A summary of the suspected health damage from minimally regulated chemical manufacturing can be found on the Safer Chemical, Healthy Families site Toxic Chemicals: The Cost to Our Health. The scientific evidence that bisphenol which can bind to the estrogen receptor is an endocrine disruptor is well-proven. You can find more studies and clinical results on the dangers of endocrine disruptors on the National Institute for Environmental Health web site. The Endocrine Society has issued a scientific policy statement “Endocrine Disrupting Chemicals” which for the first time identifies endocrine receptors as a public health threat.  According to Robert M. Carey, MD, president of The Endocrine Society, “In this Scientific Statement on endocrine-disrupting chemicals— developed by a group of experts in the field—we present evidence that shows endocrine disruptors have effects on male and female reproduction, breast development and cancer, prostate cancer, neuroendocrinology, thyroid disease, metabolism and obesity, and cardiovascular endocrinology.”

Any hope that this reform bill will pass pretty much evaporated after the mid-term elections. Although the bill is sensitive to the concerns of industry and has incentives for companies who pursue greener chemistry, there are many who are concerned about the economic ramifications of this bill. Cal Dooley, the president and CEO of the American Chemistry Council, expressed his concerns, “”[W]e are concerned that the bill’s proposed decision-making standard may be legally and technically impossible to meet,” Dooley, interviewed in the NY Times article, “Sen. Lautenberg Introduces Chemicals Reform Bill, Saying Current Regulation ‘Is Broken’ continues, “The proposed changes to the new chemicals program could hamper innovation in new products, processes and technologies. In addition, the bill undermines business certainty by allowing states to adopt their own regulations and create a lack of regulatory uniformity for chemicals and the products that use them”.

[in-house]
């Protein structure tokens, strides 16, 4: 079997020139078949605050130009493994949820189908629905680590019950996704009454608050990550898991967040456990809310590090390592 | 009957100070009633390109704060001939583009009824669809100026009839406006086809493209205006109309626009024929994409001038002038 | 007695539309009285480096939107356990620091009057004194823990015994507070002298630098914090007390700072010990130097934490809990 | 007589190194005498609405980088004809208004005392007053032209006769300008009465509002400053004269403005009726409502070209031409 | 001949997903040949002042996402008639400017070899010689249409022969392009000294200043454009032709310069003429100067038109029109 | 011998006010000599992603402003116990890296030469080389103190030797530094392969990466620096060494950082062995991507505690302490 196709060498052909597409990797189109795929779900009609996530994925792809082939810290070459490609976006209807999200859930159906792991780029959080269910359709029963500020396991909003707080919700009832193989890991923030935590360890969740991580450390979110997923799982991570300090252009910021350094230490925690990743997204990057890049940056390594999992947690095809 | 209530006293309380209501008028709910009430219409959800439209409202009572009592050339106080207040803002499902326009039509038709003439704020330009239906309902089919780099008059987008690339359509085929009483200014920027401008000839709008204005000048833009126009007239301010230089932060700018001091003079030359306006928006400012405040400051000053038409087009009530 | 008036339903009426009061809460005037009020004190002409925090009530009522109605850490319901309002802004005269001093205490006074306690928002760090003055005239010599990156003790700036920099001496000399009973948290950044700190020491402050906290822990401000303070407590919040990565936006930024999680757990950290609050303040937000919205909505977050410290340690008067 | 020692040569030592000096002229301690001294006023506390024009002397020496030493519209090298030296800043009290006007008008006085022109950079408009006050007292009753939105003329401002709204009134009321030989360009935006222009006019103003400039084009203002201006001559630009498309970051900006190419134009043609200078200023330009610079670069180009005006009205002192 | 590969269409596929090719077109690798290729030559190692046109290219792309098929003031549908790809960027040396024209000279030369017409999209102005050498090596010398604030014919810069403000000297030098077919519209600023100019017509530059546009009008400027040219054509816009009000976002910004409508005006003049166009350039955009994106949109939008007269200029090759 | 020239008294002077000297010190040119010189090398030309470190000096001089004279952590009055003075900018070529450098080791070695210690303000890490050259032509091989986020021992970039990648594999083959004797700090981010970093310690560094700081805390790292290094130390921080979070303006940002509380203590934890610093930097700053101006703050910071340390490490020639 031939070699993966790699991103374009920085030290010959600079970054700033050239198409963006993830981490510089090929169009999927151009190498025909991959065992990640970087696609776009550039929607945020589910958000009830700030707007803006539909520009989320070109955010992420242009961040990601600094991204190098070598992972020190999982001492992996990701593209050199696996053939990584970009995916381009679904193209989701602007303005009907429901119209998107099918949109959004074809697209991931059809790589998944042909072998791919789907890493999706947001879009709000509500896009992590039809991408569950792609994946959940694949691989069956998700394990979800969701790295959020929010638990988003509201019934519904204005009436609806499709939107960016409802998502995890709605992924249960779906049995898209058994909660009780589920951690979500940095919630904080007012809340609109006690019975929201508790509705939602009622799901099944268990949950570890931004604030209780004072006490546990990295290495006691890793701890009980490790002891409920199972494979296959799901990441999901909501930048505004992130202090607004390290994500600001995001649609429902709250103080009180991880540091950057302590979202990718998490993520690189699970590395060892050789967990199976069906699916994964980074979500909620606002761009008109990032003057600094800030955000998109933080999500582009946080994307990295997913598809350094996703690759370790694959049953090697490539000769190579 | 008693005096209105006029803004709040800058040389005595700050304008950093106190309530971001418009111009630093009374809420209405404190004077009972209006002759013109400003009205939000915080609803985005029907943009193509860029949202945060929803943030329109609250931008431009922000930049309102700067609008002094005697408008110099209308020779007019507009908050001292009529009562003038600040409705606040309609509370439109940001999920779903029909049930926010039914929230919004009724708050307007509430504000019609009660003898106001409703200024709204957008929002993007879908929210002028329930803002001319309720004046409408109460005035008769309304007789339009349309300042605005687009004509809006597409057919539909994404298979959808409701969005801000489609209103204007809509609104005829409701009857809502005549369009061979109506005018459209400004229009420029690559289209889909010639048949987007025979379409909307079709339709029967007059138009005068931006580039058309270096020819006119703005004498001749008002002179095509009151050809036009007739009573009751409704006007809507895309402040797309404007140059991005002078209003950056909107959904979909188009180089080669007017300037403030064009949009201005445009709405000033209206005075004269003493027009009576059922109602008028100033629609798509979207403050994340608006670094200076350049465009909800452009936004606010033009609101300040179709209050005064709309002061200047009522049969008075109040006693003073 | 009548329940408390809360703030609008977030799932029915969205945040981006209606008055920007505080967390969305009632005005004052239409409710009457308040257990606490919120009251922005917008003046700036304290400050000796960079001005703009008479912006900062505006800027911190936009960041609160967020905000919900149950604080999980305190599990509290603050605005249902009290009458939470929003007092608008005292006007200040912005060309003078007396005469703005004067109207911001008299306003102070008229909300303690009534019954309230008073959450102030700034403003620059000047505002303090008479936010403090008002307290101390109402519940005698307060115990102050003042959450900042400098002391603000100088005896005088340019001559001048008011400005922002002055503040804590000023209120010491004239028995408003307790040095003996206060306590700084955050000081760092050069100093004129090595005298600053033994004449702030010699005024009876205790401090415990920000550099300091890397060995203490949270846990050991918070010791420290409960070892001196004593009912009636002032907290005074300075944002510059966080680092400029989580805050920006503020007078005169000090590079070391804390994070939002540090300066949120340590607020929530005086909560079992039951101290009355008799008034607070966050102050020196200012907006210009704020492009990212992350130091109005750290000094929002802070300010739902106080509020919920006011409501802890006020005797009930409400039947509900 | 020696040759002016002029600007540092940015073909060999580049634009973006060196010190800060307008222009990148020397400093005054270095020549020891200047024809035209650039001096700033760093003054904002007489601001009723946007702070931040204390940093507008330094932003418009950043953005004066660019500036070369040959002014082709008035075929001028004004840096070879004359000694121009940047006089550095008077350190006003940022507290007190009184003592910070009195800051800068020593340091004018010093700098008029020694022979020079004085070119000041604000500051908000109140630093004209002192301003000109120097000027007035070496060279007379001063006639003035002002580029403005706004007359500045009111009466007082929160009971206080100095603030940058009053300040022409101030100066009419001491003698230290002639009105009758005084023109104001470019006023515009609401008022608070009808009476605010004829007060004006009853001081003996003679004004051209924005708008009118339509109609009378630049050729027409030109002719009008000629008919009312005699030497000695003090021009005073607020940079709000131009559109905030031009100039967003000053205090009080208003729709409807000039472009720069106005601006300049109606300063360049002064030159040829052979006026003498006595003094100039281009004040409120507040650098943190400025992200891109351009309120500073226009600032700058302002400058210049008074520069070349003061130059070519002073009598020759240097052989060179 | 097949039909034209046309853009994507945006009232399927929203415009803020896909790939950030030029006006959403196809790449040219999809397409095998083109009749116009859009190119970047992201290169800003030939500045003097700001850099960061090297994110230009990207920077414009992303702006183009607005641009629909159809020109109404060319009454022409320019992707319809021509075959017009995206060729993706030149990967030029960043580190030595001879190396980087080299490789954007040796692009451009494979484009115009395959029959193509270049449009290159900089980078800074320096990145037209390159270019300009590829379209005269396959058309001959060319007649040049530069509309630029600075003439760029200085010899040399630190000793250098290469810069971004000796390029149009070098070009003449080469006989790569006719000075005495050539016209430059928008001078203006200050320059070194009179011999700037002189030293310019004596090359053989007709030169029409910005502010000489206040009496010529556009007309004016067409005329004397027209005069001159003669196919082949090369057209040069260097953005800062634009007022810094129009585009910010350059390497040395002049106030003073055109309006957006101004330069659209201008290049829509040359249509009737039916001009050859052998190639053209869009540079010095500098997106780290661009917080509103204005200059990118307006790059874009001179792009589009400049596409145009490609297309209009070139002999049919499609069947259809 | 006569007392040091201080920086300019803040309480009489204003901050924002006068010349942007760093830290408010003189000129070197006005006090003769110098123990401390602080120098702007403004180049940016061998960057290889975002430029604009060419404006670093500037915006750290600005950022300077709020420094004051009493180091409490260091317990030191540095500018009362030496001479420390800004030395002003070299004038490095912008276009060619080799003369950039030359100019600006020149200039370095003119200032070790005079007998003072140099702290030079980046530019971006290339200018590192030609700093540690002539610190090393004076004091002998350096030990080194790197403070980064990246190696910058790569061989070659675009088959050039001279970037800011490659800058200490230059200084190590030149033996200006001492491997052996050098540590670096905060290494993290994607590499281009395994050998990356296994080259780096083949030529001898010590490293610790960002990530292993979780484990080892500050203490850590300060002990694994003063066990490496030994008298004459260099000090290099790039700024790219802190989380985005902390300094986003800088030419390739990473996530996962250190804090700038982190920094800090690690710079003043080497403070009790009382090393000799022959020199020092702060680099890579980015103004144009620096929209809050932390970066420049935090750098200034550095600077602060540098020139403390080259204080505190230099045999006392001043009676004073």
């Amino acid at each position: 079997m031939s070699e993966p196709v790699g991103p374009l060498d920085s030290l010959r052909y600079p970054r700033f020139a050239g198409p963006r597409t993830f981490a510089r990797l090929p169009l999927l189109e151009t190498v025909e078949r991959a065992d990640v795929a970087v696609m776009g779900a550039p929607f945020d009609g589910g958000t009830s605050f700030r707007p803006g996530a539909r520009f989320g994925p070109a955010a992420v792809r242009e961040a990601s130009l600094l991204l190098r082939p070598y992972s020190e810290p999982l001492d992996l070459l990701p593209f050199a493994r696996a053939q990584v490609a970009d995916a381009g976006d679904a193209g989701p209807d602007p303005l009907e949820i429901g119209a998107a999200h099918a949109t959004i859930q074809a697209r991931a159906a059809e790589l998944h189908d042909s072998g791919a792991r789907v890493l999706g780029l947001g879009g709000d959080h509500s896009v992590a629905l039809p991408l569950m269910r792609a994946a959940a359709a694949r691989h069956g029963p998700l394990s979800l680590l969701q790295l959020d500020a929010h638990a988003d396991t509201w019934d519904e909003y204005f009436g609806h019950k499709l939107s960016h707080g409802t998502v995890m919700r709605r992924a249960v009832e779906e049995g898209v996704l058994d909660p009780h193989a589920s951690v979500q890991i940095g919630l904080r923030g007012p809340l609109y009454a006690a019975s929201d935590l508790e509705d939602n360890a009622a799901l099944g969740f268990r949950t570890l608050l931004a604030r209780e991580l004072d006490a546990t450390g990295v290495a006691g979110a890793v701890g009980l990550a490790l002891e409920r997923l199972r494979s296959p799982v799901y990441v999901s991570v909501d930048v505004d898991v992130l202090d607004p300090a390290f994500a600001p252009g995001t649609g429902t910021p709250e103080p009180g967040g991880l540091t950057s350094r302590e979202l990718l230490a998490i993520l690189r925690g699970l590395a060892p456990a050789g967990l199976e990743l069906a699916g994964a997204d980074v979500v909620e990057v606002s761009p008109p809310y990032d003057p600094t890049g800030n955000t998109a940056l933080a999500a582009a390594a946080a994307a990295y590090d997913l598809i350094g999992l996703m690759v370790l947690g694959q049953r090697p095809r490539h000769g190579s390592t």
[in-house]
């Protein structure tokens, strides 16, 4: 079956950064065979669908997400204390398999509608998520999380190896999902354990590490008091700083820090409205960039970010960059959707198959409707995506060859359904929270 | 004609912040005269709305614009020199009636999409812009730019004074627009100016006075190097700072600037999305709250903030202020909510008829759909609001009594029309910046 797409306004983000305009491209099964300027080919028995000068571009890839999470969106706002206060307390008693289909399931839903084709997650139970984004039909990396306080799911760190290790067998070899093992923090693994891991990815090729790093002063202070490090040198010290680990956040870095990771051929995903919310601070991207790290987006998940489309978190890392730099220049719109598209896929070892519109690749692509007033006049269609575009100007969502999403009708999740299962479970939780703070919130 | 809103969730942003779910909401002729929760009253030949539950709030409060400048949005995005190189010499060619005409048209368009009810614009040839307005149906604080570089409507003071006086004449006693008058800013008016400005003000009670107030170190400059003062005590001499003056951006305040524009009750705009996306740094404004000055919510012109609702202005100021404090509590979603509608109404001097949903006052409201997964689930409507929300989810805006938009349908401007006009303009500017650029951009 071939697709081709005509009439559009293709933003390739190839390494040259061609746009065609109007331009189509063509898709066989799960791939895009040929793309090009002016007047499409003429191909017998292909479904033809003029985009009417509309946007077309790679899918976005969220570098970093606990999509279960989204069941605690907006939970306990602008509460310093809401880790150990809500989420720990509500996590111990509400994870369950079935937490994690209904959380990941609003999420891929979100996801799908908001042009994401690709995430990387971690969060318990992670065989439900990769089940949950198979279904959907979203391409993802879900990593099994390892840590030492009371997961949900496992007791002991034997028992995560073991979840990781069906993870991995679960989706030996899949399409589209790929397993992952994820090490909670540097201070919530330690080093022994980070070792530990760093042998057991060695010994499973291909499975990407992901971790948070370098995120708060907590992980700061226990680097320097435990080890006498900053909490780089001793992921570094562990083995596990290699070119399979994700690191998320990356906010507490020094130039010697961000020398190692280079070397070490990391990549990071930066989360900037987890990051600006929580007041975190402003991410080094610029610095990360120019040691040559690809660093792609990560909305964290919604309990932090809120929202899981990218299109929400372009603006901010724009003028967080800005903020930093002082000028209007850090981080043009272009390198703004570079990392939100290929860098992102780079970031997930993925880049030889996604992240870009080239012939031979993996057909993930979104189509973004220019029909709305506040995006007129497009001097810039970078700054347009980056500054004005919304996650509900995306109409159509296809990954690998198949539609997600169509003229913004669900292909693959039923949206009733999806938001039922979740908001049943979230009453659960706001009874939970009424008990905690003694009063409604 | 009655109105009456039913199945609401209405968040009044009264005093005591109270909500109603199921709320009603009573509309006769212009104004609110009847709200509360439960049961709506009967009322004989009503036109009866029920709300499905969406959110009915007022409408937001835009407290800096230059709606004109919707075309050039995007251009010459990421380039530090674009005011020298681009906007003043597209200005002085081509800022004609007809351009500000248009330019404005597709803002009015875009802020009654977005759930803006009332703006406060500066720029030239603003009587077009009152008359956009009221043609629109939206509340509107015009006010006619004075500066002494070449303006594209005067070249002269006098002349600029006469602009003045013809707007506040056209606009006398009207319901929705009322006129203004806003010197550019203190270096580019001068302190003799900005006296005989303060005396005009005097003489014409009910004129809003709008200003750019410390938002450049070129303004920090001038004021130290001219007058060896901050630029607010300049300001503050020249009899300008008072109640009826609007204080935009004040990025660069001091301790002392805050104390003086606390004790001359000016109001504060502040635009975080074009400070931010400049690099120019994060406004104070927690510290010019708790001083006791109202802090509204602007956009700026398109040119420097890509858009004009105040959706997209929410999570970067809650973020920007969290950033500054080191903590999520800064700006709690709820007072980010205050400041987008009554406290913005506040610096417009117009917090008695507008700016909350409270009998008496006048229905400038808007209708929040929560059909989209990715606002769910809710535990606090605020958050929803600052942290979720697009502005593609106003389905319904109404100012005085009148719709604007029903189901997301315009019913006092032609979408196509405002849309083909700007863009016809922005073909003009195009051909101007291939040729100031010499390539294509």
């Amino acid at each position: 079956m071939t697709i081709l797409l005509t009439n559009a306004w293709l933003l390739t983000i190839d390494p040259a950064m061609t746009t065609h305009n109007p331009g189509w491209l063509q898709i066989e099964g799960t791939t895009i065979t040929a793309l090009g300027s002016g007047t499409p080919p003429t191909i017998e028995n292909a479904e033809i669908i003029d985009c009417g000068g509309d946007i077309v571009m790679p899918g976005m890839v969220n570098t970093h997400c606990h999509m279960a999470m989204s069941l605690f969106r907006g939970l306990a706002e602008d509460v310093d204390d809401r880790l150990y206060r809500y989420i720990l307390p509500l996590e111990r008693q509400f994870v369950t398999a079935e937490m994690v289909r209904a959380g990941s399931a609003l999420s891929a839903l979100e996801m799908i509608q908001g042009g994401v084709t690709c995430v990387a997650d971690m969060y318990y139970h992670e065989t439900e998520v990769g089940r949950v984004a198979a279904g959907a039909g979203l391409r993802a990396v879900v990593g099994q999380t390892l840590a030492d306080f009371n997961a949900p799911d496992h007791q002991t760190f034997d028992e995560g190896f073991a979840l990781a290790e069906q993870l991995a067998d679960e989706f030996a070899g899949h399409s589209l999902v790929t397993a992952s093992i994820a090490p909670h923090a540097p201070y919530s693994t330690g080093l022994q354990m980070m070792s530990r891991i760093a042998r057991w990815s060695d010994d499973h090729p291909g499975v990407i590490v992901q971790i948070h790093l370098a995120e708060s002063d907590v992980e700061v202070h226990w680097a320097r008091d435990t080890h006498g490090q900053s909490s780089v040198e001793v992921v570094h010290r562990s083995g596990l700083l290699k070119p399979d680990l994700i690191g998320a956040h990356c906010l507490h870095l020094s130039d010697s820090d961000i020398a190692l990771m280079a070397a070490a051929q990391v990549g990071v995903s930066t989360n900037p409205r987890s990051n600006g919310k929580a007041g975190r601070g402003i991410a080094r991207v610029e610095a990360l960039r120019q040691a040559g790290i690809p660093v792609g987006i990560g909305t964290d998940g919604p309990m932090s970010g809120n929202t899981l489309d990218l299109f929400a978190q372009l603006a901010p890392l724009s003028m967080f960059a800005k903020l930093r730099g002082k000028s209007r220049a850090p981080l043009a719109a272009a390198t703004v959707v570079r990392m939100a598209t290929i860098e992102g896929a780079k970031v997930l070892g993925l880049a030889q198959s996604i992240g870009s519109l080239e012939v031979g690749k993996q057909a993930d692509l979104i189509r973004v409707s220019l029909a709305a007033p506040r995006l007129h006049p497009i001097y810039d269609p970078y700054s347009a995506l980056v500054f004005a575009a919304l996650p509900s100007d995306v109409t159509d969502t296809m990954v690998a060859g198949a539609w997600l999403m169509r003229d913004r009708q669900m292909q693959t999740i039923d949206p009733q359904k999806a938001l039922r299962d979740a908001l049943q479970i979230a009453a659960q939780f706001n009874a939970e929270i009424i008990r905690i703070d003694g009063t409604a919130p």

Jeff Stier, a senior fellow at the National Center for Public Policy Research, a Washington, D.C.-based conservative think tank is even more adamant when interviewed for a WebMD article “It is unlikely that it will pass,” he says. “It is not a priority for this Congress, and the next Congress won’t support it.” Stier blithely ignores decades of scientific research all pointing to the dangers of endocrine receptors as just scare mongering tactics.  Or as Mr. McGuire said, “There’s a great future in plastics”.

So what’s a person to do if they are concerned about their fertility and the health of themselves and their growing children? The Safer Chemicals Healthy Families has a very useful resource list of ideas for how to choose greener products and live a greener life.  Unfortunately in this economic and political climate, that may be the best we can do.

© 2010, Carole. All rights reserved.

One response to this entry

  • sara Says:

    Love your blog. Best of the best. I generally don’t follow blogs, but this one got me hooked. Because it is by an expert (not a patient) and it contains concise technical information and advice on specific topics (no emotional drama). Thanks Carole!